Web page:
"If the judges interpret the laws themselves, and suffer none else to interpret, they may easily make, of the laws, [a shredded] shipman's hose!" - King James I of England, around 1616.

“No class of the community ought to be allowed freer scope in the expression or publication of opinions as to the capacity, impartiality or integrity of judges than members of the bar. They have the best opportunities of observing and forming a correct judgment. They are in constant attendance on the courts. Hundreds of those who are called on to vote never enter a court-house, or if they do, it is only at intervals as jurors, witnesses or parties. To say that an attorney can only act or speak on this subject under liability to be called to account and to be deprived of his profession and livelihood by the very judge or judges whom he may consider it his duty to attack and expose, is a position too monstrous to be entertained for a moment under our present system,” Justice Sharwood in Ex Parte Steinman and Hensel, 95 Pa 220, 238-39 (1880).

“This case illustrates to me the serious consequences to the Bar itself of not affording the full protections of the First Amendment to its applicants for admission. For this record shows that [the rejected attorney candidate] has many of the qualities that are needed in the American Bar. It shows not only that [the rejected attorney candidate] has followed a high moral, ethical and patriotic course in all of the activities of his life, but also that he combines these more common virtues with the uncommon virtue of courage to stand by his principles at any cost.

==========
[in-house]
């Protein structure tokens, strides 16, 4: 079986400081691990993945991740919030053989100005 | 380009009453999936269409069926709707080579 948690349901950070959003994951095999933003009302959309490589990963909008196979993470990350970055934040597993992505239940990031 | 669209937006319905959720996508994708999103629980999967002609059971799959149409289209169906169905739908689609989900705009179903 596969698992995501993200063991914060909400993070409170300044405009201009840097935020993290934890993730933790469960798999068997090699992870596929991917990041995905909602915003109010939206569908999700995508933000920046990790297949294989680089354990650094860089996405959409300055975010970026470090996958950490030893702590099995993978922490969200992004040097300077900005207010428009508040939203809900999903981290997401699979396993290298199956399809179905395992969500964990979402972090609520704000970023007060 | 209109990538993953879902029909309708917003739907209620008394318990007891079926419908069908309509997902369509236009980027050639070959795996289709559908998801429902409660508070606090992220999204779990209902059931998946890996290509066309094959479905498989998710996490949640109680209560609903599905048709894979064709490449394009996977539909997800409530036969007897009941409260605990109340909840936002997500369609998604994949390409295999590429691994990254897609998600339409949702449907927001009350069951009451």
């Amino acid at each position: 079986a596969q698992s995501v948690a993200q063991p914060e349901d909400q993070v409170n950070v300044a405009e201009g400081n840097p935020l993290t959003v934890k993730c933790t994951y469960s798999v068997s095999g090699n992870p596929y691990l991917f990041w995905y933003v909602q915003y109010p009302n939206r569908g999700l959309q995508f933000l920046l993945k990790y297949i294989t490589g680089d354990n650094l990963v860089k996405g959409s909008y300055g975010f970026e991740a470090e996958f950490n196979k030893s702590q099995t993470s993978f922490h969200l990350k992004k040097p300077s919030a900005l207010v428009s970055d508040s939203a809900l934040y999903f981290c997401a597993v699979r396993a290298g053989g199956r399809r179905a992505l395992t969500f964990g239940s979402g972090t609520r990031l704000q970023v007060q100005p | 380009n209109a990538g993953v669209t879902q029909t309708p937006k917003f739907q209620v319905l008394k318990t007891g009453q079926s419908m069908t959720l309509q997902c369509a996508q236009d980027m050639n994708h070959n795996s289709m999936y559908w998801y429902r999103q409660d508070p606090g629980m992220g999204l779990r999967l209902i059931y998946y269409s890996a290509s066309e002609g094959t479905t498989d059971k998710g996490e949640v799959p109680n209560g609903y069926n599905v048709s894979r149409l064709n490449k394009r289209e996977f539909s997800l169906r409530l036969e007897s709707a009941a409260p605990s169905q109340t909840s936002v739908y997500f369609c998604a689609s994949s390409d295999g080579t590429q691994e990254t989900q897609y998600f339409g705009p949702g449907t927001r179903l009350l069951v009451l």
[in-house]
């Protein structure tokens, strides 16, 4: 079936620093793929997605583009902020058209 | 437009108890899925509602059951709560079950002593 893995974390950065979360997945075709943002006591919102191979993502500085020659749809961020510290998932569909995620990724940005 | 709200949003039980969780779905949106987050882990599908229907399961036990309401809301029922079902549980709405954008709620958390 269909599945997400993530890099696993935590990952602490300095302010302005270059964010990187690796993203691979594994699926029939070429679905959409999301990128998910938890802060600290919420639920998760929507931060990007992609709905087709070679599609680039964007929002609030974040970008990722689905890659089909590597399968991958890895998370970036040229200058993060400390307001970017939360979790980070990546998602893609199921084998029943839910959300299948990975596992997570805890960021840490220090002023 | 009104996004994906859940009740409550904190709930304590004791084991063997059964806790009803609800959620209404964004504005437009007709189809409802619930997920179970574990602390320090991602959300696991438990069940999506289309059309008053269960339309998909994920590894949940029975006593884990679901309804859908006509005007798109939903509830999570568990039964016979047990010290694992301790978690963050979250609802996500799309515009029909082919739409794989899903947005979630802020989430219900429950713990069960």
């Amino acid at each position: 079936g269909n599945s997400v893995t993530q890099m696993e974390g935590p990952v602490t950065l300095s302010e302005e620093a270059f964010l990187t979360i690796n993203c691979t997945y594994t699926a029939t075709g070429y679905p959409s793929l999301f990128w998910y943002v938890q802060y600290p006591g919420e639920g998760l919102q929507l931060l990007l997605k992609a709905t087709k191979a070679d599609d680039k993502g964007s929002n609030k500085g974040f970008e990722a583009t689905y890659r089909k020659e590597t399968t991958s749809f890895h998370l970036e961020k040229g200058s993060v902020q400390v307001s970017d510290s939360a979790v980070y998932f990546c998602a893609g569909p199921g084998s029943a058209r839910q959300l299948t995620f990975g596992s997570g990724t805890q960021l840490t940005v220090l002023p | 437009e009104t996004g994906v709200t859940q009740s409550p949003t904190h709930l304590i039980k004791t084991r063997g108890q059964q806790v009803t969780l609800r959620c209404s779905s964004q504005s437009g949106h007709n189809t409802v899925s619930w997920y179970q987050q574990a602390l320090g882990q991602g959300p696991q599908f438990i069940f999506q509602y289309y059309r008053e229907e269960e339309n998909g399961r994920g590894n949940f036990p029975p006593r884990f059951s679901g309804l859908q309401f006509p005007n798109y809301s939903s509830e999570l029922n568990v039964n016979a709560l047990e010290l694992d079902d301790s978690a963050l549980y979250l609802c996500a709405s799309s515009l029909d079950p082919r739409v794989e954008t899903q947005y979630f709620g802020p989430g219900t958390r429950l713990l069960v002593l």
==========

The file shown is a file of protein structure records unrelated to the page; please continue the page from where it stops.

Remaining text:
It is such men as these who have most greatly honored the profession of the law. The legal profession will lose much of its nobility and its glory if it is not constantly replenished with lawyers like these. To force the Bar to become a group of thoroughly orthodox, time-serving, government-fearing individuals is to humiliate and degrade it.” In Re Anastaplo, 18 Ill. 2d 182, 163 N.E.2d 429 (1959), cert. granted, 362 U.S. 968 (1960), affirmed over strong dissent, 366 U.S. 82 (1961), Justice Black, Chief Justice Douglas and Justice Brennan, dissenting.

" I do not believe that the practice of law is a "privilege" which empowers Government to deny lawyers their constitutional rights. The mere fact that a lawyer has important responsibilities in society does not require or even permit the State to deprive him of those protections of freedom set out in the Bill of Rights for the precise purpose of insuring the independence of the individual against the Government and those acting for the Government”. Lathrop v Donohue, 367 US 820 (1961), Justice Black, dissenting.

"The legal profession must take great care not to emulate the many occupational groups that have managed to convert licensure from a sharp weapon of public defense into blunt instrument of self-enrichment". Walter Gellhorn, "The Abuse of Occupational Licensing", University of Chicago Law Review, Volume 44 Issue 1, September of 1976.